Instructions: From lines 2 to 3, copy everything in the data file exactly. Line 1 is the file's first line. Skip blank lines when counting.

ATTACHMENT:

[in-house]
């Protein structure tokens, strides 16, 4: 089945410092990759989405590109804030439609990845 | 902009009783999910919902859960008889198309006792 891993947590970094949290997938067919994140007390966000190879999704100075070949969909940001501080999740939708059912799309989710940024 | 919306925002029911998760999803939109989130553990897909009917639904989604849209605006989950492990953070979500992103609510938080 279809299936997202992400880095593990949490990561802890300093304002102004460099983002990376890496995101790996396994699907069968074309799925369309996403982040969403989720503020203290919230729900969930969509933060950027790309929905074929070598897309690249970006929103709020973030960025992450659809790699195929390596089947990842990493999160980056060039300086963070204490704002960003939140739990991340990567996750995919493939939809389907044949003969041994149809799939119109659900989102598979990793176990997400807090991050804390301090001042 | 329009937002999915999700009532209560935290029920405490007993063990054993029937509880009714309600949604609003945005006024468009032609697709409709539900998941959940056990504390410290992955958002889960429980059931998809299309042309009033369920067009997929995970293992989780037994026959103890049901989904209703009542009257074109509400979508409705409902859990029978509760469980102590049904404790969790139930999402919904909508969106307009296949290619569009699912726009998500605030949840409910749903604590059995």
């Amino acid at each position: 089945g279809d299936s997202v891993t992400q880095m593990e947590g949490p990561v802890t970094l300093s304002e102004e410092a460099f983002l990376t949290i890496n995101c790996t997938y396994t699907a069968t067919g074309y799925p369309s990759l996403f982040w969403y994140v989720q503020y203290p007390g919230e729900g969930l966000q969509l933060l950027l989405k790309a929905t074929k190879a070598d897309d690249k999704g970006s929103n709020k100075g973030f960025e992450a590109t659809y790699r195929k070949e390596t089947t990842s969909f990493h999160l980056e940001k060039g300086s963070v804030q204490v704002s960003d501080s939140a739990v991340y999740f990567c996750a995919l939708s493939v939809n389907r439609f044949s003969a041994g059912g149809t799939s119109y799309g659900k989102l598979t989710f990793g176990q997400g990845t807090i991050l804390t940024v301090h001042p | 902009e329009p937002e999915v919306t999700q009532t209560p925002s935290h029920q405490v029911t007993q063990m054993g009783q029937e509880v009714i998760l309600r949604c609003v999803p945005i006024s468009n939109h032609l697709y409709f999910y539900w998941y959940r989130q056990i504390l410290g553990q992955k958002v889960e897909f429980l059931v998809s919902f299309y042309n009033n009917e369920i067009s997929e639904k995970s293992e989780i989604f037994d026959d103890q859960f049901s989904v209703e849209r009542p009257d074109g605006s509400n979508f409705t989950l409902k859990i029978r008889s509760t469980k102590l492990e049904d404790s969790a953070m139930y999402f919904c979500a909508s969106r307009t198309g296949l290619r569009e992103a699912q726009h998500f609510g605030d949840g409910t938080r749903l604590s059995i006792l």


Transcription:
């Protein structure tokens, strides 16, 4: 089945410092990759989405590109804030439609990845 | 902009009783999910919902859960008889198309006792 891993947590970094949290997938067919994140007390966000190879999704100075070949969909940001501080999740939708059912799309989710940024 | 919306925002029911998760999803939109989130553990897909009917639904989604849209605006989950492990953070979500992103609510938080 279809299936997202992400880095593990949490990561802890300093304002102004460099983002990376890496995101790996396994699907069968074309799925369309996403982040969403989720503020203290919230729900969930969509933060950027790309929905074929070598897309690249970006929103709020973030960025992450659809790699195929390596089947990842990493999160980056060039300086963070204490704002960003939140739990991340990567996750995919493939939809389907044949003969041994149809799939119109659900989102598979990793176990997400807090991050804390301090001042 | 329009937002999915999700009532209560935290029920405490007993063990054993029937509880009714309600949604609003945005006024468009032609697709409709539900998941959940056990504390410290992955958002889960429980059931998809299309042309009033369920067009997929995970293992989780037994026959103890049901989904209703009542009257074109509400979508409705409902859990029978509760469980102590049904404790969790139930999402919904909508969106307009296949290619569009699912726009998500605030949840409910749903604590059995």
């Amino acid at each position: 089945g279809d299936s997202v891993t992400q880095m593990e947590g949490p990561v802890t970094l300093s304002e102004e410092a460099f983002l990376t949290i890496n995101c790996t997938y396994t699907a069968t067919g074309y799925p369309s990759l996403f982040w969403y994140v989720q503020y203290p007390g919230e729900g969930l966000q969509l933060l950027l989405k790309a929905t074929k190879a070598d897309d690249k999704g970006s929103n709020k100075g973030f960025e992450a590109t659809y790699r195929k070949e390596t089947t990842s969909f990493h999160l980056e940001k060039g300086s963070v804030q204490v704002s960003d501080s939140a739990v991340y999740f990567c996750a995919l939708s493939v939809n389907r439609f044949s003969a041994g059912g149809t799939s119109y799309g659900k989102l598979t989710f990793g176990q997400g990845t807090i991050l804390t940024v301090h001042p | 902009e329009p937002e999915v919306t999700q009532t209560p925002s935290h029920q405490v029911t007993q063990m054993g009783q029937e509880v009714i998760l309600r949604c609003v999803p945005i006024s468009n939109h032609l697709y409709f999910y539900w998941y959940r989130q056990i504390l410290g553990q992955k958002v889960e897909f429980l059931v998809s919902f299309y042309n009033n009917e369920i067009s997929e639904k995970s293992e989780i989604f037994d026959d103890q859960f049901s989904v209703e849209r009542p009257d074109g605006s509400n979508f409705t989950l409902k859990i029978r008889s509760t469980k102590l492990e049904d404790s969790a953070m139930y999402f919904c979500a909508s969106r307009t198309g296949l290619r569009e992103a699912q726009h998500f609510g605030d949840g409910t938080r749903l604590s059995i006792l």